When you get along well with your colleagues, they are more likely to listen and accept any ideas or changes you want to implement, allowing you to express your creativity at work and make a difference. No one wants to be sat mute in a team meeting because they don’t feel comfortable speaking up and contributing. The better your working relationships, the more relaxed you will feel participating in group discussions and contributing to the wider business.
This in turn will mean that if you are having a difficult day or you’re having trouble meeting a deadline, you may feel comfortable enough to be open with your teammates about it and lean on them for assistance and support. This will only strengthen your relationship with them and the way you work together, whilst making your working life more manageable. Win-win!
So, what can you proactively do to make sure that you are building strong and positive relationships in the workplace?
Find the time to make connections
Sure, a good relationship may come naturally whilst carrying out tasks as a team and working on projects, but truly connecting with someone and getting to know who they really are often happens away from just the work conversation. With so many of us now working remotely due to the pandemic, we’re realising how valuable those morning coffee chats are upon arriving at work, and that little chinwag at lunchtime about what you’re doing after work.
Whether you’re working in the office or remotely, schedule some time to develop relationships and interact with your colleagues – either in person or via email, video call, or instant messaging. This could be during your lunch break or within the first 10 minutes of the day. If you’re hosting a meeting, perhaps you could allocate the first 5-10 minutes as an opportunity for everyone to catch up? Whenever the opportunity ends up presenting itself, divert the conversation away from work for a moment and check in with someone on a personal level.
Show an interest
When you are taking that time to chat with a colleague, try and ask plenty of questions and actively listen, as opposed to simply sharing information about you and your opinions. Being a good listener is a rare and valued trait, and if you can learn to truly listen to someone and take an interest in what they have to say, you’ll soon establish yourself as someone your colleagues can trust.
Take the time to ask someone about their personal life and/or professional goals. You might ask them where they grew up, what they did prior to this role, or even what they had for dinner! Even if someone doesn’t want to divulge too much information to you, you’re showing them that you are an open communicator, and perhaps next time they are having a difficult day and need a chat, you’ll be the person they come to for support.
Offer to help
Taking the burden off a colleague when they appear to be struggling is a great way to build a relationship. Be aware and look out for the signs that someone may be overwhelmed. If you are in a position to do so, offer to help them out. Being proactive and not just waiting to be asked proves that you are a true team player, and lets your colleagues know that they can rely on you to pitch in and help, even if it’s not necessarily your job to.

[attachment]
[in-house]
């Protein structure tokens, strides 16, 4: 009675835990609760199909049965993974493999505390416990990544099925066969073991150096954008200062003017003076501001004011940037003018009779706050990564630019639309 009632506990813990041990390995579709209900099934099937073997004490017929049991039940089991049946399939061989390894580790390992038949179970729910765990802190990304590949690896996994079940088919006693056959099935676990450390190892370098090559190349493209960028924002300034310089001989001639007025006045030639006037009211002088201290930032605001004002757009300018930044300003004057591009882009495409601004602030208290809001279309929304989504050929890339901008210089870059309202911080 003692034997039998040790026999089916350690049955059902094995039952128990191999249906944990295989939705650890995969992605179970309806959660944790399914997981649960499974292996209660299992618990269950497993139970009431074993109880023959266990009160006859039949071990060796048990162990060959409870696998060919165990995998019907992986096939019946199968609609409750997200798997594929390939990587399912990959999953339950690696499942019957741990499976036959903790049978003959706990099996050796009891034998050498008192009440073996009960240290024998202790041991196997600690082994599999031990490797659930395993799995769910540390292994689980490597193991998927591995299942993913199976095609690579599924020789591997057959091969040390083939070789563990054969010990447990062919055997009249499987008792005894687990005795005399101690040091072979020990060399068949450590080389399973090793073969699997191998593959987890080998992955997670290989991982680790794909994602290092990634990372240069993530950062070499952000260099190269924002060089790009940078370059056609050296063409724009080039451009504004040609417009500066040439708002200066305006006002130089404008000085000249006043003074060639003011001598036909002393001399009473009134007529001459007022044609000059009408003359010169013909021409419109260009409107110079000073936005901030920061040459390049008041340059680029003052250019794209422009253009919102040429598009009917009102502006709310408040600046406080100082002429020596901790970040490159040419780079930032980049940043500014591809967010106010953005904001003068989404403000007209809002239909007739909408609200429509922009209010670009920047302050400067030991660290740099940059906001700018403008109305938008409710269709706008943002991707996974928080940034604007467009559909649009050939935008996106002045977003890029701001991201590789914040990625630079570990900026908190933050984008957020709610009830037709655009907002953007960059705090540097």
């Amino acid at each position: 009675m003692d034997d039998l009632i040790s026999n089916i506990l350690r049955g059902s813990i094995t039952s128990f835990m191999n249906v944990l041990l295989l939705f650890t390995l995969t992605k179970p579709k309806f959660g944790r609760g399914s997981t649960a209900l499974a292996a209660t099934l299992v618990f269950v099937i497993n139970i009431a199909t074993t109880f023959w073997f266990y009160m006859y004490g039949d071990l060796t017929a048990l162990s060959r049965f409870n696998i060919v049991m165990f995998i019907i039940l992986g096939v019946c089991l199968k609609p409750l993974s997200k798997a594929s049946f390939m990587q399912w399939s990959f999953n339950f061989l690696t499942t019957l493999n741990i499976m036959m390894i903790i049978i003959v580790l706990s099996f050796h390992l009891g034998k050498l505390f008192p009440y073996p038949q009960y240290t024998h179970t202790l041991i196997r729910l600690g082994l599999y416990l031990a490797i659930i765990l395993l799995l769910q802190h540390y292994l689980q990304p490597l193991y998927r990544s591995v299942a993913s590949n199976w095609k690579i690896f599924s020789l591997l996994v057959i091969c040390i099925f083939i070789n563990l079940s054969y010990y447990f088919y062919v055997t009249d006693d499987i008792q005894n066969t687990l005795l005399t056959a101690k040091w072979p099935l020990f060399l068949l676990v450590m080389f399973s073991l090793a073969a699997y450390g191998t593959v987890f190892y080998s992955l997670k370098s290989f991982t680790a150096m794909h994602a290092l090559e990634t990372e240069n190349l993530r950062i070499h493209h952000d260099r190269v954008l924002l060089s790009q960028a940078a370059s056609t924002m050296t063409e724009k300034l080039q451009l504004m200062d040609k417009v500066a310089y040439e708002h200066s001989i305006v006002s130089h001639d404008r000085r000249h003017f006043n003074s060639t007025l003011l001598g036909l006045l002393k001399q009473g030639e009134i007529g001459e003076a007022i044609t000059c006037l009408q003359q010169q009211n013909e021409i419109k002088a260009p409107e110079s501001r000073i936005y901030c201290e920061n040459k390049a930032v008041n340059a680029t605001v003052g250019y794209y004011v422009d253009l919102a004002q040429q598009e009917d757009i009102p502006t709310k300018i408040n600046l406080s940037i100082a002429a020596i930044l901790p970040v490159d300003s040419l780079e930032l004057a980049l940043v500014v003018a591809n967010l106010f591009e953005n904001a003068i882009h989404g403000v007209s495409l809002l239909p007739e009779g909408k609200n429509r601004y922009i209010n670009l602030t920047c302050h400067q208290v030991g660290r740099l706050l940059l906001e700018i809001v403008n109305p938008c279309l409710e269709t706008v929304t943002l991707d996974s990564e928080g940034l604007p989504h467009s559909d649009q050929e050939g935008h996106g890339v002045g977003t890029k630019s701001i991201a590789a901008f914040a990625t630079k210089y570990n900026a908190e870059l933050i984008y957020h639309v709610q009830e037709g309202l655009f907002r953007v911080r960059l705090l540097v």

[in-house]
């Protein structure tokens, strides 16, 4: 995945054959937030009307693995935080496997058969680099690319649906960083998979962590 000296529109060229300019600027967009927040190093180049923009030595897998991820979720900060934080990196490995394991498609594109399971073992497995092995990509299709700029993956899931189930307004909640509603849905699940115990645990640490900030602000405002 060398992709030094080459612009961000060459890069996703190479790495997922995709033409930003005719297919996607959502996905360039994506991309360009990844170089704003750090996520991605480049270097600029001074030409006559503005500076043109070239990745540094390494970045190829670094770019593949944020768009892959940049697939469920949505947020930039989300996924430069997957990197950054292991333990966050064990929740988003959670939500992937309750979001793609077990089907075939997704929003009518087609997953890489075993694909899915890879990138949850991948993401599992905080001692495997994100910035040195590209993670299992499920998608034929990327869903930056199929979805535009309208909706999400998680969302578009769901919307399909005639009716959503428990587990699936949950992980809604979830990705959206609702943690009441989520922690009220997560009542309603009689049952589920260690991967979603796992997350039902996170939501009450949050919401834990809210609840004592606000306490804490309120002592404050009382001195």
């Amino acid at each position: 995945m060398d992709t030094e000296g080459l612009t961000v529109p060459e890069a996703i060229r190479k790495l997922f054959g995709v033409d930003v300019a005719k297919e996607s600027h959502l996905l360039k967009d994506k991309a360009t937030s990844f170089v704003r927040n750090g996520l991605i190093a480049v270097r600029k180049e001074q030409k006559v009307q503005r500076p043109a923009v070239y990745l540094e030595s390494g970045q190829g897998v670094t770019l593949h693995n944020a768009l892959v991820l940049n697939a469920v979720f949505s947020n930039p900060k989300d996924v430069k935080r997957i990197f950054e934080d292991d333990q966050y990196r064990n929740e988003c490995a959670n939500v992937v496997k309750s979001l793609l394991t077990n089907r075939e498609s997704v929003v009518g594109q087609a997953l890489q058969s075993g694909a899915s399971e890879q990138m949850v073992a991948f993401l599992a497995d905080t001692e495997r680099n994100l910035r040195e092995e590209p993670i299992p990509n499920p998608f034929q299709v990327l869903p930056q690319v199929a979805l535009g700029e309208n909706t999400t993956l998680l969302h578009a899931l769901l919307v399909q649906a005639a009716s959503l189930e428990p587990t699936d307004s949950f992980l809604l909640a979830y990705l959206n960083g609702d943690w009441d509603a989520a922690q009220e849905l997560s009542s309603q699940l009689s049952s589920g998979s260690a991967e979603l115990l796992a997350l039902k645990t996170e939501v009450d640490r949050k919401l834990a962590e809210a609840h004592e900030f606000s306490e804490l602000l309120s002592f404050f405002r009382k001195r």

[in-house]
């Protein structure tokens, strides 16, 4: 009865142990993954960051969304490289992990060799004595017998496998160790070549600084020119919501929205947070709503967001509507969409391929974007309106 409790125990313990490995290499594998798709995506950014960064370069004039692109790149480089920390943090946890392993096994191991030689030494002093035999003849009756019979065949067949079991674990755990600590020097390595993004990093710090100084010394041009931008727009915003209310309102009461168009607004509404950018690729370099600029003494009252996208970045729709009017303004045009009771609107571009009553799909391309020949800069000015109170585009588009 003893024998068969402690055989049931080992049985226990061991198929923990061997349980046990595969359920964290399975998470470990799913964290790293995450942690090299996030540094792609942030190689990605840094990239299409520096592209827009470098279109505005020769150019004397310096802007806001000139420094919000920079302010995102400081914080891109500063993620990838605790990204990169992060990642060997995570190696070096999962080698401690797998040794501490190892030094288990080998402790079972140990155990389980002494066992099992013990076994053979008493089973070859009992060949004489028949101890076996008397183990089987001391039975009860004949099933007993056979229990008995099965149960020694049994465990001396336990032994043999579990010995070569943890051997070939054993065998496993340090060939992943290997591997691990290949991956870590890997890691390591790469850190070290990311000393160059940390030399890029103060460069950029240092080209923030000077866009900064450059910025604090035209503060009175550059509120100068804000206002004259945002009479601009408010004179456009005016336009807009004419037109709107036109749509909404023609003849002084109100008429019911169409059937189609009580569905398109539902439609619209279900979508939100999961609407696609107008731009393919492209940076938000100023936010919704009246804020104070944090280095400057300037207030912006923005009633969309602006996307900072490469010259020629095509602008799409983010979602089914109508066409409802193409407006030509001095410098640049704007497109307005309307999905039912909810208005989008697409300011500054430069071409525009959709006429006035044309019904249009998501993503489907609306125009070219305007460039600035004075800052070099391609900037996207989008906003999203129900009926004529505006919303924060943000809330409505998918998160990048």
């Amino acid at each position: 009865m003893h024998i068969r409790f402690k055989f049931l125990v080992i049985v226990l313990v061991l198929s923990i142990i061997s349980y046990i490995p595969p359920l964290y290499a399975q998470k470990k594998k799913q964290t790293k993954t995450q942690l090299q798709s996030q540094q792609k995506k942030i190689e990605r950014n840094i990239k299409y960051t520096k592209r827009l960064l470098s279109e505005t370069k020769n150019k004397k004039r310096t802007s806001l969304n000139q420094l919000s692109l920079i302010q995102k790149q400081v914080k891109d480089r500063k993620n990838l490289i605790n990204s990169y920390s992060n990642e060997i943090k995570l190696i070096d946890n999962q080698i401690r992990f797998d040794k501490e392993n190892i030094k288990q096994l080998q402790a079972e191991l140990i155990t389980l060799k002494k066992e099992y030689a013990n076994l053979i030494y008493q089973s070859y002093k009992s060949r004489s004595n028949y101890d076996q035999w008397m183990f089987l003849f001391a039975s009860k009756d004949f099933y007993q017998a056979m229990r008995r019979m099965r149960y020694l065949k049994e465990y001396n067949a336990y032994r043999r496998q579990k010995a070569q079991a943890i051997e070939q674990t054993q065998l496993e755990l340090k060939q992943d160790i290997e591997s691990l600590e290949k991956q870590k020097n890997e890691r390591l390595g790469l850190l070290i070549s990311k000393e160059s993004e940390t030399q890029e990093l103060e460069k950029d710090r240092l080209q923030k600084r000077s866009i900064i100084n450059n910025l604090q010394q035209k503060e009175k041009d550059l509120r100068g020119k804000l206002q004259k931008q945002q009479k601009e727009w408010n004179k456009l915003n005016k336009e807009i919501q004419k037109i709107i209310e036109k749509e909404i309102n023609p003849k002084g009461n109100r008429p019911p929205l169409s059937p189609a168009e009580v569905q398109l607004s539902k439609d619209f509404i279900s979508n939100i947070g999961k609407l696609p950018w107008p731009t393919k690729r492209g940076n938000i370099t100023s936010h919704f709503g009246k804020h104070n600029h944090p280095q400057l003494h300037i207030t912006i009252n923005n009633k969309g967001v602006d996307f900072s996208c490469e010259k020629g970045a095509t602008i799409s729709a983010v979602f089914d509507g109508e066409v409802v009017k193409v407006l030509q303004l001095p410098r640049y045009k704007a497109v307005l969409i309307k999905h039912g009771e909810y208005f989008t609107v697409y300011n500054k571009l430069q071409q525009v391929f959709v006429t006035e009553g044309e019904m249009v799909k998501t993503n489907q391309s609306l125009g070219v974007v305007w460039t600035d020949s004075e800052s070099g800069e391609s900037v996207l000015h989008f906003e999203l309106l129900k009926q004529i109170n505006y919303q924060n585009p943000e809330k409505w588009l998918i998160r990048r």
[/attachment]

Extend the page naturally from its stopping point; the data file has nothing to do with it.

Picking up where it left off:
Similarly, when you are struggling and could do with an extra pair of hands, asking for help can also be a good way to initiate and strengthen a workplace relationship. It shows your colleagues that you value their opinion and trust their competency – plus, it gives you the opportunity to get to know them a little better.
Appreciate your colleagues
Whether someone has helped you get an urgent task over the line, or whether they’ve simply made you a coffee, make sure you let them know your appreciation. Most people don’t mind going out of their way for someone so long as it is appreciated, and a little genuine praise and respect goes a long way in developing good working relationships.
Perhaps at the end of each working day, take a moment to reflect on how someone has helped you with something, big or small. Make sure you let that person know that you are grateful for how they have helped and try and do something for them in return.
Try and remain positive at work. People like to be around positive people and positivity is contagious. Instead of draining energy from your team with negativity, create energy, and boost your team with an optimistic, can-do attitude. Negativity can really upset the apple cart and create a toxic atmosphere that affects everyone, and even though negativity sometimes can’t be avoided, try and contribute to a positive morale boost when needed.
You can show a positive attitude through the words you use and becoming more of a ‘yes’ person, by trying to smile more and generally lifting your energy and demeanour. No matter how tired you feel on a Friday morning, try and enter the office or begin that video call with a big smile on your face and a positive energy that will pick everyone else up and make them feel better about the day ahead. Of course, everyone has down days and you can’t be brimming with positivity every day – and that’s fine. Be open and let your team know when you’re not feeling your best. They will probably appreciate your vulnerability and perhaps they can help.